Along the way I got to know Jentjie better, wow she is one badass runner. With a slew of 100km’s, triathlons, iron(wo)men and a miler to her name, she is currently training for the Hong Kong Four Trails Ultra Challenge in Feb 2019, which is 298 kilometres with over 14,500 meters of elevation gain on HK’s four main trails, all in under 60hrs. This race has been called Asia’s Barkley, and I can see why having read about it a bit now. Badass right? But Jentjie does need some help and maybe you know someone that can help; she needs a support crew in HK, with a car in particular, to take her from trail to trail. If you know someone, please let me know and I’ll pass it along.  

On the last leg Eriwn stretched his legs leaving us behind, Jentjie hung back with me – while I’d like to think it was for the great conversation, it was probably just because with Dane heading home early I was her ride home. Having not stopped at the car to top up, I knew it would be pushing it to have enough of my Infinit Snail Food mix to last the whole way. I’d mixed up 2L worth, as had been sucking it down all morning. This mix I’d ordered with a bit of protein added which kept the hunger pangs at bay, and the smidge of caffeine fought off sleep. With about 3-4km to go I got the empty suck, it was time to switch to the two soft flasks of Napalm to bring it home. Highly caffeinated, Napalm was my secret weapon to ensure a finish while still awake, and it did the job.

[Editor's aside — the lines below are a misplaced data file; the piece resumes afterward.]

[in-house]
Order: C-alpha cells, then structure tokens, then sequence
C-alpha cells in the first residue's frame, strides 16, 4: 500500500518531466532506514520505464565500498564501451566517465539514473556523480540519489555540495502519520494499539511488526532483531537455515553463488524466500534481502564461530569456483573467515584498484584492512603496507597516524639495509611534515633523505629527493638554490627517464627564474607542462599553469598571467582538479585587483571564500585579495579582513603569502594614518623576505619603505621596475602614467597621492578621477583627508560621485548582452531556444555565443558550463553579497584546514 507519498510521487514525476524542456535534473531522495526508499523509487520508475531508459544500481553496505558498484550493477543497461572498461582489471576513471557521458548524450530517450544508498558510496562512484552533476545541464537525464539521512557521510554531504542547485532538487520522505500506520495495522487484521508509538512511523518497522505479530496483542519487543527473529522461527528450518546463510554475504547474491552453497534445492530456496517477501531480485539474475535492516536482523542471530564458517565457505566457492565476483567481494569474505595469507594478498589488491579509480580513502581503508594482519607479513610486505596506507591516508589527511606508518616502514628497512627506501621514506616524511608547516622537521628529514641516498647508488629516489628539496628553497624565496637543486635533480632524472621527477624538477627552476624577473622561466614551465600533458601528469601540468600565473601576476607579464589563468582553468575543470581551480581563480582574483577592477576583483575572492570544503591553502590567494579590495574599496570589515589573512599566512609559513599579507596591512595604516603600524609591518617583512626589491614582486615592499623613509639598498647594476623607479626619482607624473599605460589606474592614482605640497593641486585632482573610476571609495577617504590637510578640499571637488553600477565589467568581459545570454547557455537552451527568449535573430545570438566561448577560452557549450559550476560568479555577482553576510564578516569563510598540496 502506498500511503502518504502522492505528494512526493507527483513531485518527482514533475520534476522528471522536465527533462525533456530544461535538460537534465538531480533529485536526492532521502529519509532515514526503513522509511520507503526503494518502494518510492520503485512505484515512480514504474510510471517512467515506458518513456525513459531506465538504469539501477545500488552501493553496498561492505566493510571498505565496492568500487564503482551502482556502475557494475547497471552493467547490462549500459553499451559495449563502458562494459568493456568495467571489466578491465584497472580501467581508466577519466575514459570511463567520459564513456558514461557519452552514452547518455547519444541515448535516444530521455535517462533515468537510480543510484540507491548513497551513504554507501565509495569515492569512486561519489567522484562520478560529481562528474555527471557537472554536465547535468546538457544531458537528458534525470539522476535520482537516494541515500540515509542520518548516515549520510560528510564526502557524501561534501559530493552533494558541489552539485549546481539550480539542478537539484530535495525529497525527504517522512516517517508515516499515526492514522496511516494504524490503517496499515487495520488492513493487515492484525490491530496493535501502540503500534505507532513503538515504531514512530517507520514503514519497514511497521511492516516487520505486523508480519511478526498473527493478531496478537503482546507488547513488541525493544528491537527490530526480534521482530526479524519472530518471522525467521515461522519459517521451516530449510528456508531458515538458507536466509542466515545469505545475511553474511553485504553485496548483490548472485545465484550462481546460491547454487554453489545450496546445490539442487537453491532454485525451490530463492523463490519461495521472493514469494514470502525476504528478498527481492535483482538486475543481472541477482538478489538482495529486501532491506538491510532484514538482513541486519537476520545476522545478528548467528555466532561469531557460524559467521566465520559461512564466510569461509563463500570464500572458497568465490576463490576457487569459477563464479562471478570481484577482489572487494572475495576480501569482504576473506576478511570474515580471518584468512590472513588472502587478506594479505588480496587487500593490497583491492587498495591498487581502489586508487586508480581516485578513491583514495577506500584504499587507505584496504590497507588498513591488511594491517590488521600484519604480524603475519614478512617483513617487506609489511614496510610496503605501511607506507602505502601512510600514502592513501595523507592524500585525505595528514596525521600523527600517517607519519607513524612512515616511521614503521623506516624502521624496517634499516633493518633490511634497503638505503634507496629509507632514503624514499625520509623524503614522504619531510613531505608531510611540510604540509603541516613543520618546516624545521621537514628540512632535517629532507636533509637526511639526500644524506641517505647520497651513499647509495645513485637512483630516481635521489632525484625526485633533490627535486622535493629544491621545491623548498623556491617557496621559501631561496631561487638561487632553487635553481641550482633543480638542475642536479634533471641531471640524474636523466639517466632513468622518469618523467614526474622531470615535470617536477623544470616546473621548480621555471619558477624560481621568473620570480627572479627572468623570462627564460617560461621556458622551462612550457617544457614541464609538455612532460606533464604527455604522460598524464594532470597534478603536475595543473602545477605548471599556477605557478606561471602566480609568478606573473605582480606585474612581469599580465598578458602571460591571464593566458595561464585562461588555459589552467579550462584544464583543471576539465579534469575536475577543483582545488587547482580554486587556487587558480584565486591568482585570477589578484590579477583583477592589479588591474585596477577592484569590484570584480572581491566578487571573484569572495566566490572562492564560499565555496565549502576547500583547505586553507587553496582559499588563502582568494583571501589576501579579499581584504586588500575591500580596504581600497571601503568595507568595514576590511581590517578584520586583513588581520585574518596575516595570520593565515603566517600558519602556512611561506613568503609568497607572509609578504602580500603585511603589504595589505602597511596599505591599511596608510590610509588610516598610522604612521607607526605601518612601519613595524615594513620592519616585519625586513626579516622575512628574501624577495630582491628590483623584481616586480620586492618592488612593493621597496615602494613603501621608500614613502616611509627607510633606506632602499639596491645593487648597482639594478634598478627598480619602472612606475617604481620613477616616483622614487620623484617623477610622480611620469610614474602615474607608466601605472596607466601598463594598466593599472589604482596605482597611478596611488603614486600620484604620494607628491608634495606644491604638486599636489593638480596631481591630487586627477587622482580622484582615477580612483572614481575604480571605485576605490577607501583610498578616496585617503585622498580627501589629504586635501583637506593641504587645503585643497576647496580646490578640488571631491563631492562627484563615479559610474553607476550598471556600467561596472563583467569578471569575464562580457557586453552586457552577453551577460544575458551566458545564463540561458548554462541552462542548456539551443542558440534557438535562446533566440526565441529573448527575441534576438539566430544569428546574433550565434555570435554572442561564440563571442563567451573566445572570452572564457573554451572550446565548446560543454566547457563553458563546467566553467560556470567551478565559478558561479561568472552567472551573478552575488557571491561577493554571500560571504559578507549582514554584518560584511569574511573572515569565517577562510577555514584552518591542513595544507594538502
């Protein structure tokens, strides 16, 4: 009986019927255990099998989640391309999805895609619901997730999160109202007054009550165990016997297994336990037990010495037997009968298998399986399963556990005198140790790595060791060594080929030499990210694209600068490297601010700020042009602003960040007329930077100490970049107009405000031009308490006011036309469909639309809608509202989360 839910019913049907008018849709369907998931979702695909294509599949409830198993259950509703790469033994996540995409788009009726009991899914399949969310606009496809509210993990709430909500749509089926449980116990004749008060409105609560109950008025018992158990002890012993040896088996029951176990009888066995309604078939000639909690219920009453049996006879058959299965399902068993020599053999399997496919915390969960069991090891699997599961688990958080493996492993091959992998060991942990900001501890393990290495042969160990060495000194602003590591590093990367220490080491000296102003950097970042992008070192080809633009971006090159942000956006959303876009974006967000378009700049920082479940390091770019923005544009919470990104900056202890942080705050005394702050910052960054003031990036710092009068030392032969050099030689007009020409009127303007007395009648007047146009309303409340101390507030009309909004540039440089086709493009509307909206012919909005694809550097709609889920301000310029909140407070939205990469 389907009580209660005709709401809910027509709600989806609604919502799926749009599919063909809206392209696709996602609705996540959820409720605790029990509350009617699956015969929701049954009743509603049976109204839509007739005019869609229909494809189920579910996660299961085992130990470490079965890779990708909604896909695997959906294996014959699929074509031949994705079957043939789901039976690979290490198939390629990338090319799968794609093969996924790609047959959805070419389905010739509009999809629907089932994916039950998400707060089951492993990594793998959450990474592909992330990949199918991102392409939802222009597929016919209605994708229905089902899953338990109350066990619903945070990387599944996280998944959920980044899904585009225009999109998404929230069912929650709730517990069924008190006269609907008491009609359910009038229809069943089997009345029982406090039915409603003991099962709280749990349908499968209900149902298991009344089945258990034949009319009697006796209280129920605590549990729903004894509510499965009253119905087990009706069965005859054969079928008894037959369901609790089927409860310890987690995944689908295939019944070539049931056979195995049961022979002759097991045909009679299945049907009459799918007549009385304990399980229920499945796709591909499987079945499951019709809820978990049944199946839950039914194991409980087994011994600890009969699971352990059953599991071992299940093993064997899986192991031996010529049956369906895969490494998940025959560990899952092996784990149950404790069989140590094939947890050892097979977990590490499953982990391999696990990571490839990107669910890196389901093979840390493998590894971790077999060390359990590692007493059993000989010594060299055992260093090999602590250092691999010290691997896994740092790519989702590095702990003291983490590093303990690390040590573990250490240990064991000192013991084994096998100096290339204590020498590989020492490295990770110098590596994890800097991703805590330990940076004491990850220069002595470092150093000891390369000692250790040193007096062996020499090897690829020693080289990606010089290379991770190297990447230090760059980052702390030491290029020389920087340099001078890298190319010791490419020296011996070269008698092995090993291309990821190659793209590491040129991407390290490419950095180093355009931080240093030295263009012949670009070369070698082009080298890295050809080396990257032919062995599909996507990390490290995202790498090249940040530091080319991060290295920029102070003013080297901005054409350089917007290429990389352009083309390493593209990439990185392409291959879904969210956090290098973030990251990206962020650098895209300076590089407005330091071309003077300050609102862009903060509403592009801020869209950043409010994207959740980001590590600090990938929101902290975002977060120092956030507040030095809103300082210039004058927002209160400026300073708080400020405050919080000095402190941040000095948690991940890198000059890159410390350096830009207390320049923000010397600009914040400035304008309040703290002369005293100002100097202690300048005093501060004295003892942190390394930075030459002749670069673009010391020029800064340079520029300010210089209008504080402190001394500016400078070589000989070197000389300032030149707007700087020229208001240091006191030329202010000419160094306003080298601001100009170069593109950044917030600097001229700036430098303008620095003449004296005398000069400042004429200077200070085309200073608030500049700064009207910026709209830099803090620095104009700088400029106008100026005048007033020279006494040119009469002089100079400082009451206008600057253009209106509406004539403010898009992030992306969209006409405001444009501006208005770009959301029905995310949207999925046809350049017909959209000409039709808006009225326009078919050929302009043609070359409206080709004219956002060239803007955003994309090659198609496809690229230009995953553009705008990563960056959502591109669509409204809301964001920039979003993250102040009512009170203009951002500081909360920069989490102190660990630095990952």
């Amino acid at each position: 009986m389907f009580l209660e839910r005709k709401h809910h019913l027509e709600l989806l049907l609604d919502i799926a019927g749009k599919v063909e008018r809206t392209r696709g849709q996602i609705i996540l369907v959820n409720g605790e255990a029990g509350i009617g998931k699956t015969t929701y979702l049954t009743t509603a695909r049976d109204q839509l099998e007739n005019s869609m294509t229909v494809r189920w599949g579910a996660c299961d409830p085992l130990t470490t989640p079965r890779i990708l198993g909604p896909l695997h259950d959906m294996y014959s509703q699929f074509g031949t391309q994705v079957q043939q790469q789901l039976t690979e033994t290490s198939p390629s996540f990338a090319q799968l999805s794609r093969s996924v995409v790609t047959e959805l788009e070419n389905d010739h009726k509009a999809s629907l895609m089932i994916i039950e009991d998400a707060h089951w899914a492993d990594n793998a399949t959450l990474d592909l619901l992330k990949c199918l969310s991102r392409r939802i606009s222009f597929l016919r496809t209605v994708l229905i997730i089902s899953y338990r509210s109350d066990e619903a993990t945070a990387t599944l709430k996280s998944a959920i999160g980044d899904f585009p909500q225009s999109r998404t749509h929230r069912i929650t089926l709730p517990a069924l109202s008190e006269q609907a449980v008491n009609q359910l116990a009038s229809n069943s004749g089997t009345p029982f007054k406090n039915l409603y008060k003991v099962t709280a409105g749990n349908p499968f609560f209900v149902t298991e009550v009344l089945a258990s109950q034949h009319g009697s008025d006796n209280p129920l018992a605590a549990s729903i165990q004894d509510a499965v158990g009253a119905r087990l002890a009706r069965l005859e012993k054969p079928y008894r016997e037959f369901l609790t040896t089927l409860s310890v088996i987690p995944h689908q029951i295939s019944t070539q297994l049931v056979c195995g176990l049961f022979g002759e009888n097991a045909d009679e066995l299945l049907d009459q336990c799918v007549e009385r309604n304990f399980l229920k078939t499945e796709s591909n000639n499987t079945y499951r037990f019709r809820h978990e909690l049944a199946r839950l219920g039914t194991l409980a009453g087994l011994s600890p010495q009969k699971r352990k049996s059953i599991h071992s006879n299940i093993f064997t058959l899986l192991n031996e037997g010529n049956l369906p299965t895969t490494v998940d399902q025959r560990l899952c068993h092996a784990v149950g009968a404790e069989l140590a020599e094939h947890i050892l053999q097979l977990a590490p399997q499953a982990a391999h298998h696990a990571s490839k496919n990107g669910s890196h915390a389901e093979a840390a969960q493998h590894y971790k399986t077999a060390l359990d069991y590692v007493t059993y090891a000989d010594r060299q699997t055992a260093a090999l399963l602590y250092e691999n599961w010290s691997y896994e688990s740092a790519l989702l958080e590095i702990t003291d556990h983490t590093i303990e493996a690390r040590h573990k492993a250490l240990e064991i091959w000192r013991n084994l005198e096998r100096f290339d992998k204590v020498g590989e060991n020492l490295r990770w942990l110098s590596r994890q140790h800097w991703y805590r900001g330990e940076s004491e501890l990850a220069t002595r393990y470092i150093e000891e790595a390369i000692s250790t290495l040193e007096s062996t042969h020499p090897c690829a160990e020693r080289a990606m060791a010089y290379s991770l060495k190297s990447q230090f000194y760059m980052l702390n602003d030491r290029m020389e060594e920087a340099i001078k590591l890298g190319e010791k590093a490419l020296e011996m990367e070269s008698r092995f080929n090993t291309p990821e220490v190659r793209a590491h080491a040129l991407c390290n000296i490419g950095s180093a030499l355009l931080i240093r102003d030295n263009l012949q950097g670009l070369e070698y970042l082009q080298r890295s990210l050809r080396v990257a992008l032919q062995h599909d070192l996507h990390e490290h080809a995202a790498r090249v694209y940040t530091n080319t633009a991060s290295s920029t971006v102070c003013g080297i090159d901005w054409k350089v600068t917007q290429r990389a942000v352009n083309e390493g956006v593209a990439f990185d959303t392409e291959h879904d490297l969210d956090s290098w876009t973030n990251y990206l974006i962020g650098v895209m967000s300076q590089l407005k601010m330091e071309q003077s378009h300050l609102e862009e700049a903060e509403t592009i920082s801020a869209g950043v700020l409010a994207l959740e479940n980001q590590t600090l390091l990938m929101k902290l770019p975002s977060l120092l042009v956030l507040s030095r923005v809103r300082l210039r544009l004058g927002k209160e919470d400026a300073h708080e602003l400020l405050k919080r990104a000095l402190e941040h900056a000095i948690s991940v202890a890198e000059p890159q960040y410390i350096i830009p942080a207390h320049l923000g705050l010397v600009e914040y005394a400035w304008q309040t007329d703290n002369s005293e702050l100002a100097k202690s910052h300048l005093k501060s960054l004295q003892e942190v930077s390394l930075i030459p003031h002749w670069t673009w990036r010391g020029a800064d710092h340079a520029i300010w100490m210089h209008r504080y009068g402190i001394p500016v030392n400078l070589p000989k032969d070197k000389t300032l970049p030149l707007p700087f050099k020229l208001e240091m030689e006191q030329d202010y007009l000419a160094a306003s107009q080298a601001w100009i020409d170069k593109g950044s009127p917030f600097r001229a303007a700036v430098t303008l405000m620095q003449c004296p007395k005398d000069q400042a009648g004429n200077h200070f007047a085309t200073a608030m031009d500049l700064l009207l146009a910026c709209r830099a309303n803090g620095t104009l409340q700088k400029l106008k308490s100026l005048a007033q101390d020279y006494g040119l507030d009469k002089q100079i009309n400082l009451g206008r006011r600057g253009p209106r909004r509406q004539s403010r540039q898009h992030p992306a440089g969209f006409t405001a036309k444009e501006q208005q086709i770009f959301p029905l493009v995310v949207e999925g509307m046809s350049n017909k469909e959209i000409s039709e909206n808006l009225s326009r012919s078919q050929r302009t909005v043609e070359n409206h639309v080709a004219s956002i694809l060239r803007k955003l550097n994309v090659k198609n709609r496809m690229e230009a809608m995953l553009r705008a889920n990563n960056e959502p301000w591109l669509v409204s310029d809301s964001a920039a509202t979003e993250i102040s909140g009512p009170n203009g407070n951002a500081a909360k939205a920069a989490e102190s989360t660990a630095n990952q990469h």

Eventually we rolled into the carpark, at 7:45am having completed 31km. We grabbed a coffee in the warmth of the café and waited for the quick group. Well, turns out they also had a hard time with some of them hitchhiking back to the support car before bailing. It was madness.  

But what was real madness was that I decided to get up at 5:30am the following day to run the Waiuku Xterra event. As soon as my feet touched the floor I decided/realized that I was only going to be capable of attempting the 19km Long version today. I knew it was going to be a big call, so I’d smashed back Infinit Repair and Nocturne he night before to try and make give myself the best hope. Waiuku is a special event on the Xterra series as a tribute to Steve Neary (see last year’s account), and again I broke out the Skeleman morphsuit.  

There was no way this was going to be anything but a slow slog, so I took my place at the back of the field before the start with all the usual suspects. Pretty soon I’d fallen into a nice pace trucking along with Tony and Louise, chatting up a storm. It was a perfect day for running in the forest and I was really enjoying it, especially once my legs loosened up a bit.